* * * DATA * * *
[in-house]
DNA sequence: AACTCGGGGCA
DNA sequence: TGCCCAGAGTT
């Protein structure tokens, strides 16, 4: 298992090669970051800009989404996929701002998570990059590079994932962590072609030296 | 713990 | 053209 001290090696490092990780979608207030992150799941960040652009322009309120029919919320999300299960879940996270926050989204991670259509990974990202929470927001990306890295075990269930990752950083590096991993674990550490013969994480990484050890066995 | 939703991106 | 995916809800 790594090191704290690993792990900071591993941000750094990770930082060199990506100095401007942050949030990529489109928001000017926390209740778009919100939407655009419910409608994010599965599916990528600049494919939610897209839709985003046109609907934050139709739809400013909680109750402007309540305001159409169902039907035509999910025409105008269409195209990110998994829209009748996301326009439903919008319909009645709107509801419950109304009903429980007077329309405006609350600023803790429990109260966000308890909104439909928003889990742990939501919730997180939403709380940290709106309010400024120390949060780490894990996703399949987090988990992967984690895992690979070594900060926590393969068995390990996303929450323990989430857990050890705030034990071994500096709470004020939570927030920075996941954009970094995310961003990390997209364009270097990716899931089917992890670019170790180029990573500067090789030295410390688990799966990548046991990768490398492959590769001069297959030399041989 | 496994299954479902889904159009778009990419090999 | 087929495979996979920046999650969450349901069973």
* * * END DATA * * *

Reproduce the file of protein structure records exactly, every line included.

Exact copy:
[in-house]
DNA sequence: AACTCGGGGCA
DNA sequence: TGCCCAGAGTT
């Protein structure tokens, strides 16, 4: 298992090669970051800009989404996929701002998570990059590079994932962590072609030296 | 713990 | 053209 001290090696490092990780979608207030992150799941960040652009322009309120029919919320999300299960879940996270926050989204991670259509990974990202929470927001990306890295075990269930990752950083590096991993674990550490013969994480990484050890066995 | 939703991106 | 995916809800 790594090191704290690993792990900071591993941000750094990770930082060199990506100095401007942050949030990529489109928001000017926390209740778009919100939407655009419910409608994010599965599916990528600049494919939610897209839709985003046109609907934050139709739809400013909680109750402007309540305001159409169902039907035509999910025409105008269409195209990110998994829209009748996301326009439903919008319909009645709107509801419950109304009903429980007077329309405006609350600023803790429990109260966000308890909104439909928003889990742990939501919730997180939403709380940290709106309010400024120390949060780490894990996703399949987090988990992967984690895992690979070594900060926590393969068995390990996303929450323990989430857990050890705030034990071994500096709470004020939570927030920075996941954009970094995310961003990390997209364009270097990716899931089917992890670019170790180029990573500067090789030295410390688990799966990548046991990768490398492959590769001069297959030399041989 | 496994299954479902889904159009778009990419090999 | 087929495979996979920046999650969450349901069973």